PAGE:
Most of these licences are held by Indian companies. Even if licensing were to be granted to Indian firms for the development of between 1,500 MW and 2,000 MW, it could attract over $2 billion investments within a short span of four to five years.
But the Nepalese government has to do much more to fast-track steps to improve the investment climate. Foreign investments in Nepal have been low - a meagre $300 million in the past 25 years from India.
And that is 44% of the total foreign investments. Worse for Nepal, prospects for Indian JVs have improved in other neighbouring countries such as Bangladesh and Sri Lanka and Indian industry has a wider choice in the region. Just saying, "Swagatam, daju" may not help.
ITC : Surya Nepal Pvt Ltd is an Indo-Nepal-UK joint venture, which started operations in Nepal in 1986. SNPL, a subsidiary of ITC Ltd, India, is among the largest private sector enterprises in Nepal.
SNPL's business includes manufacture and marketing of cigarettes and readymade garments along with garment exports. Their total turnover is over $100 million.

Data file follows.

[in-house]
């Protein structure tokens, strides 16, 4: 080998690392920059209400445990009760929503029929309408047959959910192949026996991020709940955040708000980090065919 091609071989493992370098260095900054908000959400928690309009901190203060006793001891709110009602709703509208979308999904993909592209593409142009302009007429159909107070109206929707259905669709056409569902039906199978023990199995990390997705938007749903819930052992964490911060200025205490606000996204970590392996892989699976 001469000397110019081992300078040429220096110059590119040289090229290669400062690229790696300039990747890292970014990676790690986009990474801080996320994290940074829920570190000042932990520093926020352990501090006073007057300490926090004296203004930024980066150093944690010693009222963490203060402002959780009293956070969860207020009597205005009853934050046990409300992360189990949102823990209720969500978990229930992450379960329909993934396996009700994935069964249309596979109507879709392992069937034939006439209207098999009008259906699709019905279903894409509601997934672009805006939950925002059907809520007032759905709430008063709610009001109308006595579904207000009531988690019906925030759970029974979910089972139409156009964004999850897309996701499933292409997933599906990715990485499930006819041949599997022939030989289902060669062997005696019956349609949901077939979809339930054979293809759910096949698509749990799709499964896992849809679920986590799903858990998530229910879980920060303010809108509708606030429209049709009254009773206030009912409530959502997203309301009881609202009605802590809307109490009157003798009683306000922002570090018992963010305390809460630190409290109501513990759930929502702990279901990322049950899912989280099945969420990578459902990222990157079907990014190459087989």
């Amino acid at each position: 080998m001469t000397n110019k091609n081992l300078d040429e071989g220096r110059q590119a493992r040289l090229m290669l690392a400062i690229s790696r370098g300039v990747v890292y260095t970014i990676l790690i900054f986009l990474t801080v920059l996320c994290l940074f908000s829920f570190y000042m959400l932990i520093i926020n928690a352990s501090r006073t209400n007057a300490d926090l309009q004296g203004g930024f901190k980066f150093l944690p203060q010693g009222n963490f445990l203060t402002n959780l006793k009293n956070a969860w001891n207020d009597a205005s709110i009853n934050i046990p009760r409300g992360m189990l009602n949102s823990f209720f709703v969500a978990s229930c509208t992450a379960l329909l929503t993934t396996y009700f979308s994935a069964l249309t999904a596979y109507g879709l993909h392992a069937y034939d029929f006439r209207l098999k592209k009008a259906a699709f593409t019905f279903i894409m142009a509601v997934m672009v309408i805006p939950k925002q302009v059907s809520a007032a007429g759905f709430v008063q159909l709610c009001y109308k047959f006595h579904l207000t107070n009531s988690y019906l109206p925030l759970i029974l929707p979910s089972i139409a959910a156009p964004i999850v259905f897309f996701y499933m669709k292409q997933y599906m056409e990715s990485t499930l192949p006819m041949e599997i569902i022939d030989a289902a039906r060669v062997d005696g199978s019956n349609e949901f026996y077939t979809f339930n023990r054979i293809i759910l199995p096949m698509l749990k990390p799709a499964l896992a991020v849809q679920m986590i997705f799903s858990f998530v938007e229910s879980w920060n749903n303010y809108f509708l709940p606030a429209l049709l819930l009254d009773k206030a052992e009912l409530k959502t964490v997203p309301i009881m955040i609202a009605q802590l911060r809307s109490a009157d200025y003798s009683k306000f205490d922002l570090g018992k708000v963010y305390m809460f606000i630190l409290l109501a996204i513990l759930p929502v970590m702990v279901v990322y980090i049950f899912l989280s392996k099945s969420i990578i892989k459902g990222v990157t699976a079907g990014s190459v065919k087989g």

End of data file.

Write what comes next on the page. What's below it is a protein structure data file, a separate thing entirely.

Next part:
Dabur: Dabur Nepal Pvt Ltd was set up as an independent group company in 1992. The company reported a total turnover of Rs 525.47 cr in 2010-11 In 2010, the company faced raids by the Nepal government on allegations of stocking contaminated juice.
GMR: A consortium comprising GMR Energy Limited, GMR Infrastructure Limited (GIL) and Italian-Thai Development Project Co has signed a MoU with the government of Nepal, for developing the 900 MW Upper Karnali hydro electric project in Nepal. The plant is scheduled to be commissioned by the end of 2016.
In 2011, GMR's project site in Karnali was attacked, looted and a log cabin was torched.
Unilever: HUL has set up a subsidiary in Nepal, Unilever Nepal Limited (UNL), and its factory represents the largest manufacturing investment in the Himalayan kingdom.
The UNL factory manufactures HUL products such as soaps and detergents for the domestic market and exports to India.
Last month, Unilever Nepal remained shut for two weeks after its workers put up various demands.
Asian Paints: Asian Paints (Nepal) Pvt Ltd is the leading paint company in Nepal. The company started operations in 1985 in Nepal and has a manufacturing facility at Hetuada industrial estate with a capacity to manufacture over 8,000 kl of paints annually.
Manipal Group: Manipal College of Medical Sciences (MCOMS), Pokhara, opened in 1994 with an MBBS degree programme. The 700-bed Manipal Teaching Hospital (MTH), Pokhara was inaugurated in 1998 MCOMS is affiliated to Kathmandu University. The college is a collaboration between the Manipal Group and the Nepal government.
In 2011, the college was hit by a strike of junior doctors. The strikers, loyal to the Maoists, alleged pay disparity.